A man who was looking for Gov. Tony Evers of Wisconsin was arrested with a handgun inside the State Capitol in Madison on Wednesday, posted bail and then returned with an “AK-47-style” rifle and was arrested again, a state spokeswoman said.
The man, who was shirtless and had a dog on a leash, initially approached the security desk outside the governor’s office shortly before 2 p.m., Tatyana Warrick, a spokeswoman for the Wisconsin Department of Administration, said in a statement.
The man said he would not leave until he saw the governor, Ms. Warrick said. Because it is illegal to openly carry a firearm inside the State Capitol, officers with the Wisconsin State Capitol Police took the man into custody on a weapons charge, she said.
The man, whose name was not released, was taken to the Dane County Jail. The gun, which the man was carrying in a holster, was seized as evidence, and the dog was turned over to animal control officers. The man then bailed himself out of jail, Ms. Warrick said.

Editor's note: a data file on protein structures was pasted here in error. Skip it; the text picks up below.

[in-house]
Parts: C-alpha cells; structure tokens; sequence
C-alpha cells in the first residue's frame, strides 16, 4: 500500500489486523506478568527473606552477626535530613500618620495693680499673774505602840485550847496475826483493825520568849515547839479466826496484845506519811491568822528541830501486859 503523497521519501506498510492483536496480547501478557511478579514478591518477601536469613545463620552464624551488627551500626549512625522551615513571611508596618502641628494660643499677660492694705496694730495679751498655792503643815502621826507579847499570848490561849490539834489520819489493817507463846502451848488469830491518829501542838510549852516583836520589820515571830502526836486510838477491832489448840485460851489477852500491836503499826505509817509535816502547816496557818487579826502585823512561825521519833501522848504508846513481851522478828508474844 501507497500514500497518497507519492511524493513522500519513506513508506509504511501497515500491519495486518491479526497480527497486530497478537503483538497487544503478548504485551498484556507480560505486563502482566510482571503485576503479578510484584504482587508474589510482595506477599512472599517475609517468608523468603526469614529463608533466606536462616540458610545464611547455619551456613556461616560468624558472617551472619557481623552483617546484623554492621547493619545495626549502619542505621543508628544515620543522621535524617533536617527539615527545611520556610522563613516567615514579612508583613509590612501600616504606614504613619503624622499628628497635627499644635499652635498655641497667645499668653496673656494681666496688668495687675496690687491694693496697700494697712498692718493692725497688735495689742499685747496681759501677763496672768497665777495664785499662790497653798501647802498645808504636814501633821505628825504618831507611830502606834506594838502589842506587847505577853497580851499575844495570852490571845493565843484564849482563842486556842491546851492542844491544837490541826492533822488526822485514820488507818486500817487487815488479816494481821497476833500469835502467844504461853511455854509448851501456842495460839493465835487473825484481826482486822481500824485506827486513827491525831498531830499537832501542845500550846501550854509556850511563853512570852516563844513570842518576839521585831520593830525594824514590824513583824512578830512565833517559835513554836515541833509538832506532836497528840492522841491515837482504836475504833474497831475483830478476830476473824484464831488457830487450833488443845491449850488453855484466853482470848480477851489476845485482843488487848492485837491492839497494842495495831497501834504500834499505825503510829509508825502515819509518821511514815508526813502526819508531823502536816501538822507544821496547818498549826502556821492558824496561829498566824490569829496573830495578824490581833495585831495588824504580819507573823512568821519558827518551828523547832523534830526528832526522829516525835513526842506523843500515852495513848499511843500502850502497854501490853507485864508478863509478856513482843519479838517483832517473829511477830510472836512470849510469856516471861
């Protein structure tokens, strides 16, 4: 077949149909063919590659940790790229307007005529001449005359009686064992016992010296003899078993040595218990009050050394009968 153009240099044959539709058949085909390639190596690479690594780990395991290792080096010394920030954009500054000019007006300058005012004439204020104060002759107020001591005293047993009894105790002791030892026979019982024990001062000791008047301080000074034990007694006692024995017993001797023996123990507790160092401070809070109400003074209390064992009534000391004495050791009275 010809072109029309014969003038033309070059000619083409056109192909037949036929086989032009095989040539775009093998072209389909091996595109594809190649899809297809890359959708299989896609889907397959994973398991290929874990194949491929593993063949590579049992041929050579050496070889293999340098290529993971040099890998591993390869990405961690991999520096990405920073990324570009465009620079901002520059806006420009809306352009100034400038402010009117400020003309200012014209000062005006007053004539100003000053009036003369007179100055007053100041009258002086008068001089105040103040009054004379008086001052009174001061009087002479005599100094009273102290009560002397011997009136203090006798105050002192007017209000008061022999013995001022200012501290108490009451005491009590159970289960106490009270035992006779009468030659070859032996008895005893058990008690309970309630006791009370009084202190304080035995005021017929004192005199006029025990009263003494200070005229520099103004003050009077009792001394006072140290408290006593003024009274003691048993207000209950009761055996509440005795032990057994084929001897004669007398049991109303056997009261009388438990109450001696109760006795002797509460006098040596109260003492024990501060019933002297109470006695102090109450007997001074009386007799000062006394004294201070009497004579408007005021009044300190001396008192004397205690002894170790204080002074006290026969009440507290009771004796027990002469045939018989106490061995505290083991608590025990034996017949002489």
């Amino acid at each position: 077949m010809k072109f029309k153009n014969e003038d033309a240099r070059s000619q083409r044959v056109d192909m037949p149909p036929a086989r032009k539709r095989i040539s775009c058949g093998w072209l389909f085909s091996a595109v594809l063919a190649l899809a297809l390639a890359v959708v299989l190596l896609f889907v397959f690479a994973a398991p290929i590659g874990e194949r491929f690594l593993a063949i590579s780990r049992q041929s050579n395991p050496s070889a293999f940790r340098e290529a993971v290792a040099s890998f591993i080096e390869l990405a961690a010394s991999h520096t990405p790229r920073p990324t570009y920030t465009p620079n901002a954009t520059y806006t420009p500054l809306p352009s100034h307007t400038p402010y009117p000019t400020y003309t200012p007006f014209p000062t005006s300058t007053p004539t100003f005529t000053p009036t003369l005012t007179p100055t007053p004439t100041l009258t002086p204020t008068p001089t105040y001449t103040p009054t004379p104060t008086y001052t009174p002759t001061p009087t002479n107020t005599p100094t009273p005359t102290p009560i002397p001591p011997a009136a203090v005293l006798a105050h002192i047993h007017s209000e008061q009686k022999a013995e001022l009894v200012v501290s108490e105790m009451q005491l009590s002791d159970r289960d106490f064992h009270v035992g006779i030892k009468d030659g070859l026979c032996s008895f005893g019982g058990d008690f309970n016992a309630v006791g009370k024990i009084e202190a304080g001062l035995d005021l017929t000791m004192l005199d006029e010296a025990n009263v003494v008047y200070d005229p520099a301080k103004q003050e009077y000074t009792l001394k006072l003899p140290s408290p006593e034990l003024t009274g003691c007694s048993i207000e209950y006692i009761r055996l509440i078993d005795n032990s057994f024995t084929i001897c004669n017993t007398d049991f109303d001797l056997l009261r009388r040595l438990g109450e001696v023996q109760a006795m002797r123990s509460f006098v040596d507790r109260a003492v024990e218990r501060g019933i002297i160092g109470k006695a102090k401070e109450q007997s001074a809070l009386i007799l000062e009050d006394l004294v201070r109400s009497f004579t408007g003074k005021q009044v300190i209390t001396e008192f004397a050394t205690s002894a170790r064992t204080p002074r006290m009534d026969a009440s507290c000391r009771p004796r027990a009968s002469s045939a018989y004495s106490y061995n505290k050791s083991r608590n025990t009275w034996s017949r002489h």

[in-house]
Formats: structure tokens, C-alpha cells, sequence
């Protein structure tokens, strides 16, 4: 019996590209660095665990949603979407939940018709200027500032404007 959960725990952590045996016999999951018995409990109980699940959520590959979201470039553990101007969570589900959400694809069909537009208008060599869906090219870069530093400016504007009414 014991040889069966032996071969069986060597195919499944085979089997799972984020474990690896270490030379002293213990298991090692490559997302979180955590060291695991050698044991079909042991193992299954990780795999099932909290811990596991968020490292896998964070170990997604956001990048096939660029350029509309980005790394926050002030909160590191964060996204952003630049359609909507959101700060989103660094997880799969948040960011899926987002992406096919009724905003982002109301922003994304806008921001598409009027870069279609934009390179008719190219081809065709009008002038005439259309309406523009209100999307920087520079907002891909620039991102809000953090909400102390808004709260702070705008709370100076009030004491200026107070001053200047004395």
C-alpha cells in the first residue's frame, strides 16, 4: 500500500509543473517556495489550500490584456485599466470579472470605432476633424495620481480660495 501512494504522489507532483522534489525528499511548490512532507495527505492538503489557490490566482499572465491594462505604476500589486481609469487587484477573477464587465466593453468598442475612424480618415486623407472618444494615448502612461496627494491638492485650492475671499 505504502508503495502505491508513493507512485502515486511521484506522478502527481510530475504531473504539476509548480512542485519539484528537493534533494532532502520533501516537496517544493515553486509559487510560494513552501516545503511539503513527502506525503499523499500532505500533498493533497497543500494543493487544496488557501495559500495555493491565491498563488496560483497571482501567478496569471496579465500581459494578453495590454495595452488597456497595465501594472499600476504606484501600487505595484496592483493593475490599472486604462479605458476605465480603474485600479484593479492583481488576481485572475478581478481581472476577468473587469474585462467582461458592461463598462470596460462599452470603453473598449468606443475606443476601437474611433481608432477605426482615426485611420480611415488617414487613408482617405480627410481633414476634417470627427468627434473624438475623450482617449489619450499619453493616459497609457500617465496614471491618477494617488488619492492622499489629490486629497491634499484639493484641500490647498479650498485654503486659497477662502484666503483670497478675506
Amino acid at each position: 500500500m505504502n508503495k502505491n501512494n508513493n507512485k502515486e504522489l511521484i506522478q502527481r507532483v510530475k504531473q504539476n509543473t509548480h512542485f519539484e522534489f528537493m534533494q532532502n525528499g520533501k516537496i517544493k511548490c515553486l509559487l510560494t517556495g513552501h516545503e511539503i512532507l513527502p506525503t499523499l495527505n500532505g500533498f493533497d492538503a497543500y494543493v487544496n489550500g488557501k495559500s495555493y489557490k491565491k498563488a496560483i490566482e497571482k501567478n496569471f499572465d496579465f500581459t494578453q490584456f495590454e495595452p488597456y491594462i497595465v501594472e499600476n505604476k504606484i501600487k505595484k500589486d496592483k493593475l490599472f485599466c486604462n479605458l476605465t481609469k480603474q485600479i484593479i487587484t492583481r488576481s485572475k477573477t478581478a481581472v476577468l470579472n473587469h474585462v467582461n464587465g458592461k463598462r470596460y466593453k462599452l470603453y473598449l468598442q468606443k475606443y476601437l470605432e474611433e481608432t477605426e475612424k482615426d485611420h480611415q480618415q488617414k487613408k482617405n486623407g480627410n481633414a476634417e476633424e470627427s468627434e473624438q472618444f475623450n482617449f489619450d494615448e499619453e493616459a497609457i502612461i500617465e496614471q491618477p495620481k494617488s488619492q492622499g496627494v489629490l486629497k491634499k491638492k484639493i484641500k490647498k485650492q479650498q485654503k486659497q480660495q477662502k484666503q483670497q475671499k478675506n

The statement did not say how much he posted, and Ms. Warrick said she did not have that information.
Hours later, at about 9 p.m., the man appeared outside the Capitol building with a loaded “AK-47-style” rifle, and again asked to see the governor, Ms. Warrick said.
Capitol Police and Madison Police officers began talking to him and searched his backpack, Ms. Warrick said. They found a collapsible police-style baton, which was illegal for him to carry without a valid concealed-carry permit, Ms. Warrick said.
“Based on concerning statements made by the man, officers took him into custody shortly before midnight for a psychiatric evaluation,” Ms. Warrick said. “The rifle was seized by Capitol Police for safekeeping and the baton was seized as evidence.”
The man was charged with a concealed-carry weapons violation in connection with the baton, Ms. Warrick said. She said it was not illegal for him to have the loaded rifle outside the capitol, as long as he was not using it in a threatening manner.
On Thursday, Governor Evers praised the police for their response to the armed man.
“To their credit, the Capitol Police took control of the situation and so it’s over,” Mr. Evers told reporters, adding that the police were doing “great work.”
Britt Cudaback, a spokeswoman for Mr. Evers, said on Thursday that the governor’s office does not comment on security threats or the governor’s security detail. Mr. Evers, a Democrat and a former state school superintendent, was re-elected to a second term last year.